The controls aren’t as bad as what I’ve had to endure in some other games on my BlackBerry (I’m looking at you, Mega Man 3), but they leave a lot to be desired for. If you are exceptionally lazy, you can play the entire game with just the BlackBerry’s trackpad. Pressing it will make your character perform a punch while moving your finger across it will, of course, make your character move as well. If you want a little more depth (which you should), you can perform other kicks and punches by pressing a few buttons on your phone’s keypad. All attack and movement buttons are cluttered together, so if you are on a BlackBerry Bold such like I am, the controls become difficult to manage and many mistakes will be had. The game is certainly playable however, it’s just very difficult to adjust to.

The music and sound effects are hardly even sufficient in this game, and you can tell that they are of a very low quality. I find that I enjoy the game most with the sounds turned off.

Despite the fact that this game has a story mode, there isn’t much of a story at all beyond the characters trash talking each other during matches. The interaction between Jin and Paul alone was cringe-worthy.

The fighting itself is awfully simple, which could be expected from a mobile fighter. AI opponents have a habit of just walking into attacks, and they are really slow at being any bit defensive. Wins will come often and easily, and there is literally no point in trying to pull of any signature moves with your chosen characters because they won’t be needed.

The gameplay really isn’t too bad. It’s flawed and lacks a lot of depth, but it can briefly hold my attention. It’s not really awful or anything, it just doesn’t have anything to hook me and make me want to keep playing. I suppose that I could just say that the gameplay is bland.

Overall, this game could serve as a decent two or three minute diversion, but it is unlikely that you will want to sink much time into this game to unlock all of the goodies it presents when you can just as easily do that on Tekken 6 for the 360, PSP, or 360, or on Tekken Tag Tournament 2 next summer. Still, it’s enjoyable in small doses. If you want to beat up some popular Tekken characters on the go, then this may be a decent game to check out for only a few dollars.

Final Score


Brain Challenge (Review)

“Exercising your brain has never been this much fun.”

When I wanted to put a decent game on my BlackBerry Bold 9700 a few months back, I wasn’t sure what to go with. I had tried Mega Man 3, but found the controls to be absolutely terrible. This ruled out platformers. I thought for a while about what would work on a keypad based mobile phone. The answer was Brain Challenge.

Brain Challenge consists of practice modes and daily IQ/stress tests that determine how much of your brain you’re using, or how stressed you may be. I don’t consider these tests to be entirely accurate, but it’s fun trying to improve your score day after day.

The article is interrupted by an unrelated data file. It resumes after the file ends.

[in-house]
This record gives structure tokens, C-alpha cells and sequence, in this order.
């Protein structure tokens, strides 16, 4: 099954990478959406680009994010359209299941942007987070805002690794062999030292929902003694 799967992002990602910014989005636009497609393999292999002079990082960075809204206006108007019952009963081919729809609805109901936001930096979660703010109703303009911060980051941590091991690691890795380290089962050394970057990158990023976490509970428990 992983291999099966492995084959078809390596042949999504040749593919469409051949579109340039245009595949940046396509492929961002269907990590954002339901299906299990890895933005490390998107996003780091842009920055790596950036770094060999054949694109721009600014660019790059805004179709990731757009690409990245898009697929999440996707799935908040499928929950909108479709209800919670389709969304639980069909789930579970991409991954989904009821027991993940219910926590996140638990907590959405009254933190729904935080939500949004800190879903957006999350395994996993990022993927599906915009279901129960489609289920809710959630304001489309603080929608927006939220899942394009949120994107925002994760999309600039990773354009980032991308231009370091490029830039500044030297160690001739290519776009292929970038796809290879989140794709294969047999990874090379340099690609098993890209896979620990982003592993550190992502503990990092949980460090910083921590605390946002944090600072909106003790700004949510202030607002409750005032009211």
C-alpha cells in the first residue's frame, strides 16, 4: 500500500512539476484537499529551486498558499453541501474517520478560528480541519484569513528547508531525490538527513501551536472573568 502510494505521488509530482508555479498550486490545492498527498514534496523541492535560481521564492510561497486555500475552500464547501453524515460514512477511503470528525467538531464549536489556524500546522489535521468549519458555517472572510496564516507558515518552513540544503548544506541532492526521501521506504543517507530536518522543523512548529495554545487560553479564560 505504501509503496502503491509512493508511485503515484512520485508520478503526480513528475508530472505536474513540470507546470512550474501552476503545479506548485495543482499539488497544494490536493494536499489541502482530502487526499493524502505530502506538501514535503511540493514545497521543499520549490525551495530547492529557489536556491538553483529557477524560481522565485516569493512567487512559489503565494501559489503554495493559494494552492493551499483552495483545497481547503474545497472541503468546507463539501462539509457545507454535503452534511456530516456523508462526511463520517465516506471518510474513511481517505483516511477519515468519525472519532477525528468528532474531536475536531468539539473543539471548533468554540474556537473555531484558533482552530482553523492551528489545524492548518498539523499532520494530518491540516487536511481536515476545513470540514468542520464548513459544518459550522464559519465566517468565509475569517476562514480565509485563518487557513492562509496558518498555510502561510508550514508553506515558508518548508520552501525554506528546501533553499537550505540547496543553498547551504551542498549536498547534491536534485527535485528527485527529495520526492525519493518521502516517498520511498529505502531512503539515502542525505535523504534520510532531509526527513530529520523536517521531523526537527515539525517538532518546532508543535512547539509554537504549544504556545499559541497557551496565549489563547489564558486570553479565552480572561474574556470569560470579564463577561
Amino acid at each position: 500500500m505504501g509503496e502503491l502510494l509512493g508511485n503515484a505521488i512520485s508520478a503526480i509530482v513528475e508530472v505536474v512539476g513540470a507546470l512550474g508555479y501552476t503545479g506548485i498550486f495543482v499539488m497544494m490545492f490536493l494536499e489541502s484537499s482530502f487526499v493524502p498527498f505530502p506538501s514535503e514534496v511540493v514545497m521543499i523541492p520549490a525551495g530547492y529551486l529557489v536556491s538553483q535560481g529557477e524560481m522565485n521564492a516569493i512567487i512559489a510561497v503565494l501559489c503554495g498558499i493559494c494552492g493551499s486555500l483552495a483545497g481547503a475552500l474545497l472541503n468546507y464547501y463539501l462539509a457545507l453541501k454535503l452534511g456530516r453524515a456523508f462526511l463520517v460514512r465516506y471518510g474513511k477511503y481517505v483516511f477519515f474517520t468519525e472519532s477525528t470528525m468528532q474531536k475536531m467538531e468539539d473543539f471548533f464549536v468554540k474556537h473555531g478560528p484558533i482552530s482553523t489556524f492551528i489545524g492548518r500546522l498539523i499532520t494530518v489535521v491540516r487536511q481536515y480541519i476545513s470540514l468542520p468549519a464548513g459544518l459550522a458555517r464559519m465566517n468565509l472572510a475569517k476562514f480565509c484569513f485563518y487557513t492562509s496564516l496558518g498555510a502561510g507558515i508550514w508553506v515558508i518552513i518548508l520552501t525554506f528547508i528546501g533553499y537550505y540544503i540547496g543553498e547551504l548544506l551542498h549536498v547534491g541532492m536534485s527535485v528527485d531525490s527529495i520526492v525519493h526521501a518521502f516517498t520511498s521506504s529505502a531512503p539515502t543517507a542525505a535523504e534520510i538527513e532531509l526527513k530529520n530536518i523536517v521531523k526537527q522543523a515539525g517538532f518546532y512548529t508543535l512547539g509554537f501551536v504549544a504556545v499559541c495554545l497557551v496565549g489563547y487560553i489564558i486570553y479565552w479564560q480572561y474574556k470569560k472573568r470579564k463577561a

The tests present you with games that force you to use a wide variety of skills, such as memory, timed reflexes, and mathematics. Some of the games are quite fun, such as the one that makes you select which path a frog will traverse and which point he will end up at. Others are not so fun to me, like the one that has you trying to press a button on your phone the very second that a black outline aligns itself with a shape’s outer perimeter.

The better you do at the games, the harder they will be next time you play them. Over time, I recognized a very significant jump in the difficulty of the memory based games, which the game tells me I am best at.

The controls are great on the BlackBerry Bold. Using the trackball is a real joy, as it is more responsive than any video game controller. I have very rarely made mistakes while playing any of the games in Brain Challenge, though I have been slow to input my answers a few times because the BlackBerry trackball can in fact be very sensitive, but this is not the game’s fault.

Sound is actually quite annoying in Brain Challenge, and I always find myself turning it off to prevent myself from getting a headache. It does sound quite bad, especially the main menu music which I fear not even the composer of it may love.

While it isn’t going to win any awards, Brain Challenge is a great puzzle game to play on the go or when you have a few minutes to kill, and is probably my favourite game that I have on my BlackBerry, beating out The Sims 3 and Guitar Hero 5 Mobile by a very large margin. If puzzle games are your thing and you have a BlackBerry, give this one a shot.

Final Score